Wednesday, February 29, 2012

Steel Hut


The Steel Hut, along with the Silver Hut, make up the Toyo Ito Museum of Architecture.


Unsurprisingly it was designed by architect Toyo Ito.


It is located near the small fishing village of Munakata on Omishima in the Seto Inland Sea between Hiroshima and Shikoku.


On the website for the museum you can download the plan of its design and construct one yourself out of paper........ here


The building consists of four different polyhedrons and is constructed in steel.


Construction finished and the museum opened in 2011.


Tuesday, February 28, 2012

The tallest stone torii in japan


This is the biggest (tallest) torii made of stone in Japan. It is located in front of Warei Shrine in Uwajima, Ehime, on Shikoku. It is 12.5 meters tall. Many sources claim the stone torii at Yasaka Shrine in Kyoto as the tallest, but it is a mere 9.5 meters tall.


Monday, February 27, 2012

Shikoku 88 Temple 7 Jurakuji


Only one kilometer from temple 6, Jurakuji is the eighth temple on the Shikoku Pilgrimage. The name means "temple of ten Joys" and refers to the 10 joys awaiting believers after death.


There were many Mizuko Jizo in the grounds, the small Jizo statues erected for the souls of aborted children.


This wonderful statue is of Aizen Myo-o, one of the wrathful, fierce-looking deities originally Hindu but now seen as emanations of the 5 Wisdom Kings. Aizen, known as the King of Sexual Passion,  converts lust into spiritual awakening and saves people from the sufferings associated with love.


Jurakuji was, according to legend, founded by Kukai who also carved the statue of the main deity Amida Nyorai.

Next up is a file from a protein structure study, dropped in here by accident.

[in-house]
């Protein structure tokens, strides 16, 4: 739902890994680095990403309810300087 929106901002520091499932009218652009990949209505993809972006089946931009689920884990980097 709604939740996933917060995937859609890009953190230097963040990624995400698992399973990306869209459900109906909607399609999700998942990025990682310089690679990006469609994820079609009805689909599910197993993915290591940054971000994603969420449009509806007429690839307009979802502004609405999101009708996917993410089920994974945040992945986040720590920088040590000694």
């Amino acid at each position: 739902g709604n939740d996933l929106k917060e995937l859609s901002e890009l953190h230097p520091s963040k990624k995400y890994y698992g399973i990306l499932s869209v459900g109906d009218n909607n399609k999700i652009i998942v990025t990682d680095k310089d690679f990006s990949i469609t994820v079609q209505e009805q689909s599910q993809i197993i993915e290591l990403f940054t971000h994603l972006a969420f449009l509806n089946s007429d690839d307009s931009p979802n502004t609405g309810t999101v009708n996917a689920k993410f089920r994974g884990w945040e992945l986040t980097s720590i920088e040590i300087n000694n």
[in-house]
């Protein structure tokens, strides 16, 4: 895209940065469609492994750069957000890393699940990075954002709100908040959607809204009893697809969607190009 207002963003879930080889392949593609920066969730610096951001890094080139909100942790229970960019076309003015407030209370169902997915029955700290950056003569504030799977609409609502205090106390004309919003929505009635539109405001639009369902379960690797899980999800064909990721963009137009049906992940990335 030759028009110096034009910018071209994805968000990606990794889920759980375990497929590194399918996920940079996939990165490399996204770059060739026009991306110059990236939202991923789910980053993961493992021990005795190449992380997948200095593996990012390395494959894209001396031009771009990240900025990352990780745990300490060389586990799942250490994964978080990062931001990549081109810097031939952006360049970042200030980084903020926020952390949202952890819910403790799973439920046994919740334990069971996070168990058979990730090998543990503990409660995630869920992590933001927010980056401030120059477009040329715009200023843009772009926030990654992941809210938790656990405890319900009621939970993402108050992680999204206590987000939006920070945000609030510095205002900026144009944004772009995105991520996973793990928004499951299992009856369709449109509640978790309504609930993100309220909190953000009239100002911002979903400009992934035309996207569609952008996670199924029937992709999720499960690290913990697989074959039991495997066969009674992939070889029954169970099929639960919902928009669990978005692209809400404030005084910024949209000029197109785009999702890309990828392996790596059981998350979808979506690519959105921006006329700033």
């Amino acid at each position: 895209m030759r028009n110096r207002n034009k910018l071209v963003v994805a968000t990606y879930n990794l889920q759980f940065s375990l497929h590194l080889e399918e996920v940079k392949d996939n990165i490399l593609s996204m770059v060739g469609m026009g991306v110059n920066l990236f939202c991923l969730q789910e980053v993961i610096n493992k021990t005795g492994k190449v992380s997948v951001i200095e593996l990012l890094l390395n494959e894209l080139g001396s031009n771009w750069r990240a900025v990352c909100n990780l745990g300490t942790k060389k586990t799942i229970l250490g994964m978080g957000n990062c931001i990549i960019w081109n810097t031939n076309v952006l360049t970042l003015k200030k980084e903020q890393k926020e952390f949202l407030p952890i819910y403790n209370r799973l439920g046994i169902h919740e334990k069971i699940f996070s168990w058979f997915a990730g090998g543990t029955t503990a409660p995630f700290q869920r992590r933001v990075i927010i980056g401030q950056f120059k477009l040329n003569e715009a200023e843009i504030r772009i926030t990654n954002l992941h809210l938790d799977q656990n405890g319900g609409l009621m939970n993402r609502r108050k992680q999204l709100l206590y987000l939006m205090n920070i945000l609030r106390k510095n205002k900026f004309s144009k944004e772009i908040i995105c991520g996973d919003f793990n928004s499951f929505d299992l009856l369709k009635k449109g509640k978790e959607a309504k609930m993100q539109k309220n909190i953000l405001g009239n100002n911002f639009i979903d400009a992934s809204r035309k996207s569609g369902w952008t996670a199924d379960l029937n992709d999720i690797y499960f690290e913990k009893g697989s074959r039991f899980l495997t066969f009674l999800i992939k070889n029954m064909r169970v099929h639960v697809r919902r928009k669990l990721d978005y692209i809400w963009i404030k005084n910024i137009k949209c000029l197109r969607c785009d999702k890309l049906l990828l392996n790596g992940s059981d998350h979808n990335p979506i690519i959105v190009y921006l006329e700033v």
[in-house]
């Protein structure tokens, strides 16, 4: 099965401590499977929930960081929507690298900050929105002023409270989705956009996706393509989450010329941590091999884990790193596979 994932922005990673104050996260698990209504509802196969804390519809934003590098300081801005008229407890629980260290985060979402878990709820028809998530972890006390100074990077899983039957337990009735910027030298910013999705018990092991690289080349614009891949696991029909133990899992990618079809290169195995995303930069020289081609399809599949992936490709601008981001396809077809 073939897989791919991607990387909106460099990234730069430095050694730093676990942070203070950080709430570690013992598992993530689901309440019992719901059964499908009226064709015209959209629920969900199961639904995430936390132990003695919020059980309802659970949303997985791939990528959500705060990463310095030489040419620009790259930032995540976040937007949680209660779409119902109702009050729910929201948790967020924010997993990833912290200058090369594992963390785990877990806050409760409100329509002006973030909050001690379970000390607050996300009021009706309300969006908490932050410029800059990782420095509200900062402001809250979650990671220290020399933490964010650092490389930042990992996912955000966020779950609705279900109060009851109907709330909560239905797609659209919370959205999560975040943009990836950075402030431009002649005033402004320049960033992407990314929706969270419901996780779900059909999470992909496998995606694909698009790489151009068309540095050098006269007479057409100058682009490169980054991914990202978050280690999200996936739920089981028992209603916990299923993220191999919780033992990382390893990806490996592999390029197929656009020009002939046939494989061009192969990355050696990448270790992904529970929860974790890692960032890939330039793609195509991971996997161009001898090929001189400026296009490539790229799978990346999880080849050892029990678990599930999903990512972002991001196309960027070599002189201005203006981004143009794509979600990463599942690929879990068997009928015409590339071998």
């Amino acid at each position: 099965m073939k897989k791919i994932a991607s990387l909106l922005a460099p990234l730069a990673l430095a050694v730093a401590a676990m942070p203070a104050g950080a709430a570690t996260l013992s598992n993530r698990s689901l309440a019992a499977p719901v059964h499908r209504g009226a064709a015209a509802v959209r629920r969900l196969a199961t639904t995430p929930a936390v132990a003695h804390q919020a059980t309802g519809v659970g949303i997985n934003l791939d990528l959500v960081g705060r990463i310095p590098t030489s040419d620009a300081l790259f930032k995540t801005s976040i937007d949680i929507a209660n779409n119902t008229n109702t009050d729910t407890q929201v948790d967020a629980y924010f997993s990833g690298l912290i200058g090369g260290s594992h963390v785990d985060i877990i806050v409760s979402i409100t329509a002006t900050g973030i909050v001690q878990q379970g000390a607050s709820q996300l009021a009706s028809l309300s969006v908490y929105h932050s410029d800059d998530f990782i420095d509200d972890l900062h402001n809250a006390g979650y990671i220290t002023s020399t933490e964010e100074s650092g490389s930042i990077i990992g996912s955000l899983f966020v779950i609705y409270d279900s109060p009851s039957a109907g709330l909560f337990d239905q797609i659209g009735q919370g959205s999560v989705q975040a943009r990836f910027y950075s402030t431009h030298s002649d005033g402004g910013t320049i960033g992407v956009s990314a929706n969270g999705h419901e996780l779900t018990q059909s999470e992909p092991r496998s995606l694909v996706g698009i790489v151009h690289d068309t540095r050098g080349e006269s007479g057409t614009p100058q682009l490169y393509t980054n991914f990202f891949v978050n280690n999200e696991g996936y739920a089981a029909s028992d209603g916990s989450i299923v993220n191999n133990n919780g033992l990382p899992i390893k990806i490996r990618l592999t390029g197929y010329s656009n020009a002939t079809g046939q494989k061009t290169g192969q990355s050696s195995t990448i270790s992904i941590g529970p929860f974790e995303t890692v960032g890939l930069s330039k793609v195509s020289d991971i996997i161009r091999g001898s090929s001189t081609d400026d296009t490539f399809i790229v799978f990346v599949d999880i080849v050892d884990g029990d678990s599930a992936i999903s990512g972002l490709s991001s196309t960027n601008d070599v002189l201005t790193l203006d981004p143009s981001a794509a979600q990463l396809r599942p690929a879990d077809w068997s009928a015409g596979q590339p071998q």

The temple complex used to be much larger but was burned down in the late 17th Century and rebuilt later, though the current main hall only dates from the Meiji era.

Saturday, February 25, 2012

A day in tunnels


It is impossible to walk the Shikoku Pilgrimage without walking through a variety of tunnels.


I haven't sat down and calculated how many kilometers of tunnel you walk through, but it must be at least 20k and more probably double that, and in walking that is more than a day of distance.


It is possible to avoid some tunnels by taking a path up and over the mountain, but if you are carrying 20 kilos and/or the weather is bad then the tunnels makes sense....


Some of the tunnels are new, well lit, and with a decent sidewalk.


Some are old, dark, and narrow with just a painbted line separating you from the roaring traffic.


There are also quite a few traffic-free tunnels for pedestrians and cyclists.


Thursday, February 16, 2012

Kanzui Matsuri 6


So, it's about one-thirty in the morning and the sixth dance of the matsuri begins, Daikoku and Ebisu.

There is not really a story, rather the two characters, both members of the 7 Lucky Gods of Japan, engage in pantomime.

Daikoku was originally a Hindu warrior deity, but in Japan by the 15th century he had become the jolly, pudgy character associated with wealth and good fortune. Hitting the people on the head with his magic mallet will bring them good fortune.

When Ebisu dances he often goes through the comedic routine of catching a Sea Bream.

Daikoku and Ebisu are often seen as a father-son pair through the association with Okuninushi (written with the same kanji as daikoku) and Kotoshironushi, seen as Ebisu.

What the kids in the audience have been waiting for is for the lucky candy that Ebisu throws out.....

Monday, February 13, 2012

Jinpukaku Tottori

Jinpukaku is a European-style mansion originally planned as a villa for the Ikeda family, the former Lords of Tottori. It was built in the first decade of the twentieth Century.

There is a nice Japanese-style garden to the rear. The mansion is located at the base of the ruins of Tottori Castle.

It was the first building in Tottori to get electric lights.

Crown Prince Yoshihito, later to become the Taisho Emperor, stayed here on his tour of the San-in region in 1907

The house has a small collection of items relating to the Ikeda Clan, and the rooms are elegantly furnished, but the main attraction is the spiral staircase.